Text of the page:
I first read Jane Eyre in high school. The only scene I remembered was the burning of the Thornfield Manor by the lunatic Bertha who was on top of the mansion while the fire was blazing. I have wanted to read it again but for some reason wasn’t able to until last December when I went home to Iloilo and took out my old dusty copy. Hey, my copy of Jane Eyre was with the family (got it from my grandmother’s house) since 1979. So, it’s a very old book with very crisp pages. For some reason, I took it from my grandmother’s (who was fond of mahjong but not of books) and delighted in it at an early age.
I mentioned in my other blog that if I read it again this time, I am sure to have a different take on the novel because I’m reading it on a different phase of my life. I sure know that things come differently at different times because we go through different experiences thus affecting our perspective.
How different it came, indeed!
How would your lover, your boyfriend or your husband react when you call him “my dear master”? Mine would be terribly insulted! Oh well, Jane Eyre is of a different era.
Jane Eyre’s calling of Edward Fairfax Rochester as her “my dear master” is what struck me in my second reading. It is her very submissiveness which confuses me because, in general, the novel portrays her to be a strong, independent character. She was an orphan who lived in Gateshead with her cold-blooded aunt, Mrs. Reed, who had no love for her and until on her deathbed was a remorseless woman. At an early age, she showed her vocal honesty which made her an outcast in Mrs. Reed’s family. By her own admission, “she is a discord in Gateshead Hall“. To get rid of her, Mrs. Reed sent her to Lowood Institution. It was a very strict institution poorly managed and not conducive to learning. The devastation brought about by the typhus fever that plagued the school made the improvements possible and Jane Eyre stayed there for six years as a student and two years as a teacher. Not once was she sent back to Gateshead Hall for a vacation. After being accepted as a governess in Thornfield Manor to teach Mr. Rochester’s ward, Adele, her life unfolded beyond her imagination. She fell in love with Mr. Rochester, discovered a painful secret during her wedding day, unexpectedly met relatives and received a large amount of inheritance from an uncle she never knew. She only went back to Rochester, as she was still very in love with him, after having a fortune for herself. But Rochester was not the man that he used to be as his left arm was mutilated and his eyes went blind after trying to save his lunatic wife. This misfortune may have been the illustration of the taming of the proud Rochester.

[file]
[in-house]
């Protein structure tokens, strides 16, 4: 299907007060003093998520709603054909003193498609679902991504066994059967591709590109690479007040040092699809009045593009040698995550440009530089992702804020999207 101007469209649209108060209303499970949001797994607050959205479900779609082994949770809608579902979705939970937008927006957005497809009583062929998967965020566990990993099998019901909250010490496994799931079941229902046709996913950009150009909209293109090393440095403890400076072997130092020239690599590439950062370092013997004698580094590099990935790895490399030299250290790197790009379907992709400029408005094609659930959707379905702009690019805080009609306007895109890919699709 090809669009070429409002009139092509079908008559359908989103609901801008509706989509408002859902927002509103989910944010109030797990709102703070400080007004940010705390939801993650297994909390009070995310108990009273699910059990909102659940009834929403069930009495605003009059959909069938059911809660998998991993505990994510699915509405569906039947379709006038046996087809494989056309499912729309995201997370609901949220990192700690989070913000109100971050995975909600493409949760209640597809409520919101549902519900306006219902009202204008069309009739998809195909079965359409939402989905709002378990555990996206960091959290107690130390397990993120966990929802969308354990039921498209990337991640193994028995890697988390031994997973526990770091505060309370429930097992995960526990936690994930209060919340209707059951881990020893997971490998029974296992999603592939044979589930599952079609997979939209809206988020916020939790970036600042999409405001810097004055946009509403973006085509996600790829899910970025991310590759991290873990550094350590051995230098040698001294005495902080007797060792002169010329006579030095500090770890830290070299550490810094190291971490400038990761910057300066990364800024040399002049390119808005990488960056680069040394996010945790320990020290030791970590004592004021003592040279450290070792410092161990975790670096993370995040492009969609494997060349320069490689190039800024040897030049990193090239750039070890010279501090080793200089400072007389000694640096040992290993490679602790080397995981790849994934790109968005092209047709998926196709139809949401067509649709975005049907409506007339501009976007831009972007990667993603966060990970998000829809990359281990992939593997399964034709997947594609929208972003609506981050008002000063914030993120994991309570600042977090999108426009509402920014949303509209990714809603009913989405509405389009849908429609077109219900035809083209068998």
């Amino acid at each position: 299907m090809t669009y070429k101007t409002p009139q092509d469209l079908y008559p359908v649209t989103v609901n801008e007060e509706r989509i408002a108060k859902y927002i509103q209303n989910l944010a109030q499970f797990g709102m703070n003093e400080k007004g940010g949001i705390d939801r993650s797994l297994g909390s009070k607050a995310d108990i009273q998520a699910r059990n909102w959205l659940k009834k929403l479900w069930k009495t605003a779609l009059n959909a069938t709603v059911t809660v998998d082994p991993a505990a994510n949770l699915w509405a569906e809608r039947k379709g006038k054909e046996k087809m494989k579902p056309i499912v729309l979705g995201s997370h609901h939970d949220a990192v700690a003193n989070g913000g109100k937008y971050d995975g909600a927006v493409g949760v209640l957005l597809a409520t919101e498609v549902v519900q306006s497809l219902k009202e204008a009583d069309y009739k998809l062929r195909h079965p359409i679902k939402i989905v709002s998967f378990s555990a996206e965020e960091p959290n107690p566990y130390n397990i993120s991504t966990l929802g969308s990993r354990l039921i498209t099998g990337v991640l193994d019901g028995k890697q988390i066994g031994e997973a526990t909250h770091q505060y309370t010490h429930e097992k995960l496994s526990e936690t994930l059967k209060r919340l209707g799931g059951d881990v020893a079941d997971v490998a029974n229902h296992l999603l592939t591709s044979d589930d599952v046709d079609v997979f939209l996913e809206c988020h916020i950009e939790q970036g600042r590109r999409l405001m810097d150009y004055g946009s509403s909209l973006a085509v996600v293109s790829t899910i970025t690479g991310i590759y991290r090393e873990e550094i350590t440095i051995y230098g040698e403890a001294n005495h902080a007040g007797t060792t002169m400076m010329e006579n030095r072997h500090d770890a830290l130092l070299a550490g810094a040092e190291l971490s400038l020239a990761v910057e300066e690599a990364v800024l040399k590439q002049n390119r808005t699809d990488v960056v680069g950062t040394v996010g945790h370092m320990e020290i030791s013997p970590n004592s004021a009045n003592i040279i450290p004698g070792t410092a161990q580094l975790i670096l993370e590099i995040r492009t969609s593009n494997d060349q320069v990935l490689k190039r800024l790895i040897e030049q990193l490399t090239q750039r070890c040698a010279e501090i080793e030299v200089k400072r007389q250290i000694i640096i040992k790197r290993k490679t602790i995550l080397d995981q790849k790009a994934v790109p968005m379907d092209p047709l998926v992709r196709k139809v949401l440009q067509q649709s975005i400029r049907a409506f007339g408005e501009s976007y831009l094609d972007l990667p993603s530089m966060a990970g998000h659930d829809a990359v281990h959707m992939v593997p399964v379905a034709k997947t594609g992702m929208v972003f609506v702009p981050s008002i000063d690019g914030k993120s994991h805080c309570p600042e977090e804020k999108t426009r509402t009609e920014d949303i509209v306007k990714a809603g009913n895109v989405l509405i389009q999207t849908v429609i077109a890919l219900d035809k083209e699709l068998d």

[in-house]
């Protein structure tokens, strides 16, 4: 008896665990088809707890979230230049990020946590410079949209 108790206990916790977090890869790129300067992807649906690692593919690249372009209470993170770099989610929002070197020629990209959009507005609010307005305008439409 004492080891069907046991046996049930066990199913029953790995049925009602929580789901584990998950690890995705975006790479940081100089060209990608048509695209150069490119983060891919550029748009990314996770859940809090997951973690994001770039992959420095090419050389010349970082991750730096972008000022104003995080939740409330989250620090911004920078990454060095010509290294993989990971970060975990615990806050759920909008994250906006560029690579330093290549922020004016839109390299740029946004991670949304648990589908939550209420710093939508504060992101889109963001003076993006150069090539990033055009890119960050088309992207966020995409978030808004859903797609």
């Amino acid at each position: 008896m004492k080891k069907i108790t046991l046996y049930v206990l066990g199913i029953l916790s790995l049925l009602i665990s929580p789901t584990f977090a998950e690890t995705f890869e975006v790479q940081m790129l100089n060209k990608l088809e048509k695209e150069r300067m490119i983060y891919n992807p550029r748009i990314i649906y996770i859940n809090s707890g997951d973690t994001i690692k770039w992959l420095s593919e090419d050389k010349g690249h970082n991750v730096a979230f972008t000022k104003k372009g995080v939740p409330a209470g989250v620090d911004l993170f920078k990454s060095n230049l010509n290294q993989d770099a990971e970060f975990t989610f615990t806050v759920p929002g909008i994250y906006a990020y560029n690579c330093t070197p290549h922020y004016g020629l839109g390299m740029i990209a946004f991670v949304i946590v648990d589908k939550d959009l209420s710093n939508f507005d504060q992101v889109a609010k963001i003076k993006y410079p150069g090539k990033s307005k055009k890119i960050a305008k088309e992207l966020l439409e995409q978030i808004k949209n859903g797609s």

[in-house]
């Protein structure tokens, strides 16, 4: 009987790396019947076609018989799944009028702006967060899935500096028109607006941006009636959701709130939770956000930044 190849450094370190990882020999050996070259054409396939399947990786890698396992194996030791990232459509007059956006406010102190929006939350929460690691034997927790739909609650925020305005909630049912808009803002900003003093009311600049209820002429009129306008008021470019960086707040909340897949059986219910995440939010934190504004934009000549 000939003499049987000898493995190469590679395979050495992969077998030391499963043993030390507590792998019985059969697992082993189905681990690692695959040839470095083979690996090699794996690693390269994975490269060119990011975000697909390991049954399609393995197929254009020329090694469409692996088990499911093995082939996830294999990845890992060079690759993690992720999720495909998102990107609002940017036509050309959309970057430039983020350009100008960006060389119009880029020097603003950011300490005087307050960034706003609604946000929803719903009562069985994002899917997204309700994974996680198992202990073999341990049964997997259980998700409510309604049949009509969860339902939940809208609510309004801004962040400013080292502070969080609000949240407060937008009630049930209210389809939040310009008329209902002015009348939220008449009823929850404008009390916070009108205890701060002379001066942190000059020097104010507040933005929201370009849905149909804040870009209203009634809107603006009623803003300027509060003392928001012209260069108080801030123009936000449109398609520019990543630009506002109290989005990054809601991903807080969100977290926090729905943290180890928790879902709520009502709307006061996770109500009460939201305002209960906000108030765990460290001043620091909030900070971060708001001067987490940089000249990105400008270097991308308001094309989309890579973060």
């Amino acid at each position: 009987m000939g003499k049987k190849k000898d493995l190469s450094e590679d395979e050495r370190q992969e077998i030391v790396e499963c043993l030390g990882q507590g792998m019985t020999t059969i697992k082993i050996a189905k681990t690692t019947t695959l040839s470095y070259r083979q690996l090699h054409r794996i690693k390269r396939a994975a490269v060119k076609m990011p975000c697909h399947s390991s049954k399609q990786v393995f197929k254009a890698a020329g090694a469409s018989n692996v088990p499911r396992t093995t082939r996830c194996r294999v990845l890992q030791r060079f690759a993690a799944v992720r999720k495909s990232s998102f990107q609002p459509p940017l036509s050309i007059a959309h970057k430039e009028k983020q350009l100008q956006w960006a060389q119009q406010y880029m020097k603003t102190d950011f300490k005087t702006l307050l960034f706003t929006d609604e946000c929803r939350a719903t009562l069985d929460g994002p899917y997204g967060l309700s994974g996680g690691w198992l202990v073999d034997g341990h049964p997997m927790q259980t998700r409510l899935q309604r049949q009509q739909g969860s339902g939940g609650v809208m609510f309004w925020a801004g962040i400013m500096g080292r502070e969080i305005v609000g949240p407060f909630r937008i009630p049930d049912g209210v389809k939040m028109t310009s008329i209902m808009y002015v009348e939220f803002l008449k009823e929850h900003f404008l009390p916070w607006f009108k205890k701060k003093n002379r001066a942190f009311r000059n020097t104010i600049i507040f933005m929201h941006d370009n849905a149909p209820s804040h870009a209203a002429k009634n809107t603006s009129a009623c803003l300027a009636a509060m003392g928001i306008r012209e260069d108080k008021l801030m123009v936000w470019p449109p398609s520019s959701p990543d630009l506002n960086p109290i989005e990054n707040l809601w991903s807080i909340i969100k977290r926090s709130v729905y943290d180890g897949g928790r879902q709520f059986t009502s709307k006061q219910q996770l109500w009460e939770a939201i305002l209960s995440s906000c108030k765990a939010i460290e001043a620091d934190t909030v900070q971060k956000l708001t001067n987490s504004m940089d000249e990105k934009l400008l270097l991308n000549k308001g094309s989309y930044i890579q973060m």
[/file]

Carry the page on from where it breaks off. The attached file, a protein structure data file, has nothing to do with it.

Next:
Even if Jane Eyre displays a strength of character and independence as a person since her gloomy childhood, when it came to love, to her Rochester, she was in all submission. Upon seeing him again in the Manor House in Ferndean, she said:
“Dusk as it was, I had recognised him; it was my master, Edwar Fairfax Rochester, and no other.”
The frequent use of “master” is not in the context of employer-employee(she was employed as a governess in Thornfield Manor, remember?) but in reference to Rochester as the love of her life. This may have gotten into me because I am reading it on this comtemporary time when the concept of husbands or lovers as our “master” is a very detestable idea.
Rochester is not like your ideal hero. On the contrary, he is not the most creative lover. Imagine him posing as a fortune teller just so he would be able to get rid of Miss Ingram, the woman who was constantly trailing after him thinking he was a good catch, and to get into Jane’s real emotions. This was a very lengthy scene in the novel but was too corny for me. And look, how would you manage a man who speaks too much? Too flowery… to the point of being irritatingly funny.
Do I sound such a whiner after reading this novel? Jane Eyre may have those things above I don’t exactly like (this is where personal subjectivity comes in… one which we should be careful with) but this didn’t stop me from appreciating the novel. I enjoyed Jane Eyre, perhaps more than I did the first time I read it.